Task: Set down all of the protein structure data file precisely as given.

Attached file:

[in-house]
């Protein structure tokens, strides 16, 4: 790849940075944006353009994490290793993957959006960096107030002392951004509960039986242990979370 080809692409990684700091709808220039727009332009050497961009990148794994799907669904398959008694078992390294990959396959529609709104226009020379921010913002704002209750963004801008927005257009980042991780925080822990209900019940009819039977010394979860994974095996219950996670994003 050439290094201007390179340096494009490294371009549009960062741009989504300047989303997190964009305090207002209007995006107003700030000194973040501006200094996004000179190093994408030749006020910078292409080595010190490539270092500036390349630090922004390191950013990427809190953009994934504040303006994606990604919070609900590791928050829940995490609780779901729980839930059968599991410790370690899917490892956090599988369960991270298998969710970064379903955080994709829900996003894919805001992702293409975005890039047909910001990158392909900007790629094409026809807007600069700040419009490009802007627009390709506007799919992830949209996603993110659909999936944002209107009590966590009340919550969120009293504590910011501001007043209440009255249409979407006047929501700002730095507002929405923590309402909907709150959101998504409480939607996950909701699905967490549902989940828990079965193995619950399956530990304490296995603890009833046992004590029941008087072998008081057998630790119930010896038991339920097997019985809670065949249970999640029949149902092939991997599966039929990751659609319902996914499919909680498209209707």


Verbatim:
[in-house]
């Protein structure tokens, strides 16, 4: 790849940075944006353009994490290793993957959006960096107030002392951004509960039986242990979370 080809692409990684700091709808220039727009332009050497961009990148794994799907669904398959008694078992390294990959396959529609709104226009020379921010913002704002209750963004801008927005257009980042991780925080822990209900019940009819039977010394979860994974095996219950996670994003 050439290094201007390179340096494009490294371009549009960062741009989504300047989303997190964009305090207002209007995006107003700030000194973040501006200094996004000179190093994408030749006020910078292409080595010190490539270092500036390349630090922004390191950013990427809190953009994934504040303006994606990604919070609900590791928050829940995490609780779901729980839930059968599991410790370690899917490892956090599988369960991270298998969710970064379903955080994709829900996003894919805001992702293409975005890039047909910001990158392909900007790629094409026809807007600069700040419009490009802007627009390709506007799919992830949209996603993110659909999936944002209107009590966590009340919550969120009293504590910011501001007043209440009255249409979407006047929501700002730095507002929405923590309402909907709150959101998504409480939607996950909701699905967490549902989940828990079965193995619950399956530990304490296995603890009833046992004590029941008087072998008081057998630790119930010896038991339920097997019985809670065949249970999640029949149902092939991997599966039929990751659609319902996914499919909680498209209707």